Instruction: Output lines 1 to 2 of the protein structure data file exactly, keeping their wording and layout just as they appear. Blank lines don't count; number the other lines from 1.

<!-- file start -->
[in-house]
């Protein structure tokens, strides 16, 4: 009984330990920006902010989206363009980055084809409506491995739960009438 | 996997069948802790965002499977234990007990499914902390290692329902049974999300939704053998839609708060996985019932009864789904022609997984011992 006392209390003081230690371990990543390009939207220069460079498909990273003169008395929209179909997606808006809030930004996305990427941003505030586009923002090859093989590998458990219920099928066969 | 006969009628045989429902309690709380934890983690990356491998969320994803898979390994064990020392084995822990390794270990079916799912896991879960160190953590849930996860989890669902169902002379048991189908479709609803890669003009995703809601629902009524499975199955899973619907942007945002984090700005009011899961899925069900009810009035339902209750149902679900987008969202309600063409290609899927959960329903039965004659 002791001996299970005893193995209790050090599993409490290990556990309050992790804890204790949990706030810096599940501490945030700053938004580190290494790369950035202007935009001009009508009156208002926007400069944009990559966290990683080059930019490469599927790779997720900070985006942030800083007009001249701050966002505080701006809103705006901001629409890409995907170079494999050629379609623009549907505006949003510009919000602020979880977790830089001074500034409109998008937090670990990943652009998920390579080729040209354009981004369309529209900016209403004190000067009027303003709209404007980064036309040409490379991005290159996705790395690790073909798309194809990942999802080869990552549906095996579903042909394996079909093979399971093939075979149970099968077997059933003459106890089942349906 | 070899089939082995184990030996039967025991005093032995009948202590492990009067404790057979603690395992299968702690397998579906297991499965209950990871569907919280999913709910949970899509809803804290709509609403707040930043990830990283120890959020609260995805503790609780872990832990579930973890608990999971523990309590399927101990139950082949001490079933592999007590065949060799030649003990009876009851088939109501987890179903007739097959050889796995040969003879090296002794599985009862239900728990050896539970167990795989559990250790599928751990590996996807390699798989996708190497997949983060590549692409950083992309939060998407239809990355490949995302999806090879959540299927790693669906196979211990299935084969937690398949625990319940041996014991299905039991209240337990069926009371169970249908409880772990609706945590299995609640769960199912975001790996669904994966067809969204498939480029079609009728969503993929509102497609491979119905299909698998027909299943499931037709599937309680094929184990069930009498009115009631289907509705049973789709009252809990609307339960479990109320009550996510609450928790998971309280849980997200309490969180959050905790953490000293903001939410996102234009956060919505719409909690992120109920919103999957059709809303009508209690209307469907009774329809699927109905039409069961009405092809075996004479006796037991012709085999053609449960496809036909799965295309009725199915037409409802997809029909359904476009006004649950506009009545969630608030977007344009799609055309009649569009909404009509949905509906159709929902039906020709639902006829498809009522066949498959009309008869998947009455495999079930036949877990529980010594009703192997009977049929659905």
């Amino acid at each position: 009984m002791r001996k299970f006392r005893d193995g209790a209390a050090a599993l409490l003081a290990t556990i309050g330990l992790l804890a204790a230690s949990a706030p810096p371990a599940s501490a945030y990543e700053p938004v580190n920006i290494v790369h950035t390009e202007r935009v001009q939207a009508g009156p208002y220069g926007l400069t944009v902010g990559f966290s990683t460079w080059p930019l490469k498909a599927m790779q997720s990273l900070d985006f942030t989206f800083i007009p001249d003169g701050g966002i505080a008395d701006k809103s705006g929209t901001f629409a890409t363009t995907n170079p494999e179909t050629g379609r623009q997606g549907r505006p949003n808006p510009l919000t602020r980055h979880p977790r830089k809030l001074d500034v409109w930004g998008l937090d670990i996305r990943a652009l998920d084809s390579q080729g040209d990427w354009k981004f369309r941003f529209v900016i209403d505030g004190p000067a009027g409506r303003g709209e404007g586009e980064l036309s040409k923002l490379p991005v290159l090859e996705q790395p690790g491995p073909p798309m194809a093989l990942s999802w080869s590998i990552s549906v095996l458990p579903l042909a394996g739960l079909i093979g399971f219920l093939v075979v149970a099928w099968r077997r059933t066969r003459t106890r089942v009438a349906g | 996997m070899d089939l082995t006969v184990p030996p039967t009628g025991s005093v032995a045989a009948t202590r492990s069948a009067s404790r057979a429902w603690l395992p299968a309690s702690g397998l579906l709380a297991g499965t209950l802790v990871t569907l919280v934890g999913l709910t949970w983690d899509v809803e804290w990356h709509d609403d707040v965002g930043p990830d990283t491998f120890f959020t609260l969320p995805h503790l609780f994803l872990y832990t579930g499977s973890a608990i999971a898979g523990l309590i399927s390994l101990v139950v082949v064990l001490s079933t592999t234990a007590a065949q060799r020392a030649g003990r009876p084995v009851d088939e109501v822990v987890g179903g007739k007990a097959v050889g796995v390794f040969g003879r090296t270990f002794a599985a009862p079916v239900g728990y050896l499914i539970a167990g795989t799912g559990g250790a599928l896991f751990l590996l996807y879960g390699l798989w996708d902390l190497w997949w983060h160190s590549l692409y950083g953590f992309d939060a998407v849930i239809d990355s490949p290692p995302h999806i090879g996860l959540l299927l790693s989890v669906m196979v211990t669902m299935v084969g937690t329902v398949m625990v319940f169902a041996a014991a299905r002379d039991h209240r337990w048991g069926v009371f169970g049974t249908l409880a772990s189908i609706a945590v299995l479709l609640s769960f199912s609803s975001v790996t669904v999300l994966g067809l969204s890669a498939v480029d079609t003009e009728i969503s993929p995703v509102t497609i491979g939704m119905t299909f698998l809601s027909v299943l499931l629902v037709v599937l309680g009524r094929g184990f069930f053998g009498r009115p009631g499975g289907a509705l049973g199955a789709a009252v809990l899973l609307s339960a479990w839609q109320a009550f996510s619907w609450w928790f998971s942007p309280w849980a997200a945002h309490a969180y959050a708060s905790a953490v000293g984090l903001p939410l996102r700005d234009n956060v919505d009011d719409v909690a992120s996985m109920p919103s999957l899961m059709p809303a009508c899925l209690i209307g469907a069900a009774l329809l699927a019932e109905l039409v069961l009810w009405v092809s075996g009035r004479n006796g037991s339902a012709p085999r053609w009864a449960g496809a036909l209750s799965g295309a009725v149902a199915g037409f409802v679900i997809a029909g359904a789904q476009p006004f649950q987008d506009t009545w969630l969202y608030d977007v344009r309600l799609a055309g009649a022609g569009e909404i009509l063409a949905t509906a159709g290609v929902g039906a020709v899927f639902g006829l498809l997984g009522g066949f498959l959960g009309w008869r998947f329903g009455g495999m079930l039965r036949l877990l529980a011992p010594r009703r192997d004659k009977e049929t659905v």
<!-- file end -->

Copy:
[in-house]
């Protein structure tokens, strides 16, 4: 009984330990920006902010989206363009980055084809409506491995739960009438 | 996997069948802790965002499977234990007990499914902390290692329902049974999300939704053998839609708060996985019932009864789904022609997984011992 006392209390003081230690371990990543390009939207220069460079498909990273003169008395929209179909997606808006809030930004996305990427941003505030586009923002090859093989590998458990219920099928066969 | 006969009628045989429902309690709380934890983690990356491998969320994803898979390994064990020392084995822990390794270990079916799912896991879960160190953590849930996860989890669902169902002379048991189908479709609803890669003009995703809601629902009524499975199955899973619907942007945002984090700005009011899961899925069900009810009035339902209750149902679900987008969202309600063409290609899927959960329903039965004659 002791001996299970005893193995209790050090599993409490290990556990309050992790804890204790949990706030810096599940501490945030700053938004580190290494790369950035202007935009001009009508009156208002926007400069944009990559966290990683080059930019490469599927790779997720900070985006942030800083007009001249701050966002505080701006809103705006901001629409890409995907170079494999050629379609623009549907505006949003510009919000602020979880977790830089001074500034409109998008937090670990990943652009998920390579080729040209354009981004369309529209900016209403004190000067009027303003709209404007980064036309040409490379991005290159996705790395690790073909798309194809990942999802080869990552549906095996579903042909394996079909093979399971093939075979149970099968077997059933003459106890089942349906 | 070899089939082995184990030996039967025991005093032995009948202590492990009067404790057979603690395992299968702690397998579906297991499965209950990871569907919280999913709910949970899509809803804290709509609403707040930043990830990283120890959020609260995805503790609780872990832990579930973890608990999971523990309590399927101990139950082949001490079933592999007590065949060799030649003990009876009851088939109501987890179903007739097959050889796995040969003879090296002794599985009862239900728990050896539970167990795989559990250790599928751990590996996807390699798989996708190497997949983060590549692409950083992309939060998407239809990355490949995302999806090879959540299927790693669906196979211990299935084969937690398949625990319940041996014991299905039991209240337990069926009371169970249908409880772990609706945590299995609640769960199912975001790996669904994966067809969204498939480029079609009728969503993929509102497609491979119905299909698998027909299943499931037709599937309680094929184990069930009498009115009631289907509705049973789709009252809990609307339960479990109320009550996510609450928790998971309280849980997200309490969180959050905790953490000293903001939410996102234009956060919505719409909690992120109920919103999957059709809303009508209690209307469907009774329809699927109905039409069961009405092809075996004479006796037991012709085999053609449960496809036909799965295309009725199915037409409802997809029909359904476009006004649950506009009545969630608030977007344009799609055309009649569009909404009509949905509906159709929902039906020709639902006829498809009522066949498959009309008869998947009455495999079930036949877990529980010594009703192997009977049929659905």